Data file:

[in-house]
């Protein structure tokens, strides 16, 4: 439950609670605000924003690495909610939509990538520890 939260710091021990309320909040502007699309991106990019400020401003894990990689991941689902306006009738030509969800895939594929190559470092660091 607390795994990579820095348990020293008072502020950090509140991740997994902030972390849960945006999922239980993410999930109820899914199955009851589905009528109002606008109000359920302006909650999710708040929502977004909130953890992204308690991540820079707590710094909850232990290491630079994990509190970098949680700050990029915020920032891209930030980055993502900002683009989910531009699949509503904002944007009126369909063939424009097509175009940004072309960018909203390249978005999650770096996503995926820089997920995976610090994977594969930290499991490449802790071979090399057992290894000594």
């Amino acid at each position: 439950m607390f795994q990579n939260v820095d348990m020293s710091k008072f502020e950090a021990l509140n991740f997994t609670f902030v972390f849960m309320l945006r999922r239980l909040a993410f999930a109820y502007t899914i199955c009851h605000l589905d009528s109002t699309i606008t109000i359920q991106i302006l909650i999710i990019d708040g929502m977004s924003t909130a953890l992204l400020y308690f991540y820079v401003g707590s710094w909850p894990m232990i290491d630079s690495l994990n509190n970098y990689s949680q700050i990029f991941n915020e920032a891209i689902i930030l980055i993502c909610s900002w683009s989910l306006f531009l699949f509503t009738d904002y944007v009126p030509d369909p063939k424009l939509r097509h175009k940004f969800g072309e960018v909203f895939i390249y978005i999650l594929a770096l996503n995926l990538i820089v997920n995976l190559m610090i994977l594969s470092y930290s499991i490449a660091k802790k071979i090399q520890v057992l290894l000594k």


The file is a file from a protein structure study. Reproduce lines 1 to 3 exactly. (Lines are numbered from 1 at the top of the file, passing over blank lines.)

[in-house]
């Protein structure tokens, strides 16, 4: 439950609670605000924003690495909610939509990538520890 939260710091021990309320909040502007699309991106990019400020401003894990990689991941689902306006009738030509969800895939594929190559470092660091 607390795994990579820095348990020293008072502020950090509140991740997994902030972390849960945006999922239980993410999930109820899914199955009851589905009528109002606008109000359920302006909650999710708040929502977004909130953890992204308690991540820079707590710094909850232990290491630079994990509190970098949680700050990029915020920032891209930030980055993502900002683009989910531009699949509503904002944007009126369909063939424009097509175009940004072309960018909203390249978005999650770096996503995926820089997920995976610090994977594969930290499991490449802790071979090399057992290894000594």
């Amino acid at each position: 439950m607390f795994q990579n939260v820095d348990m020293s710091k008072f502020e950090a021990l509140n991740f997994t609670f902030v972390f849960m309320l945006r999922r239980l909040a993410f999930a109820y502007t899914i199955c009851h605000l589905d009528s109002t699309i606008t109000i359920q991106i302006l909650i999710i990019d708040g929502m977004s924003t909130a953890l992204l400020y308690f991540y820079v401003g707590s710094w909850p894990m232990i290491d630079s690495l994990n509190n970098y990689s949680q700050i990029f991941n915020e920032a891209i689902i930030l980055i993502c909610s900002w683009s989910l306006f531009l699949f509503t009738d904002y944007v009126p030509d369909p063939k424009l939509r097509h175009k940004f969800g072309e960018v909203f895939i390249y978005i999650l594929a770096l996503n995926l990538i820089v997920n995976l190559m610090i994977l594969s470092y930290s499991i490449a660091k802790k071979i090399q520890v057992l290894l000594k």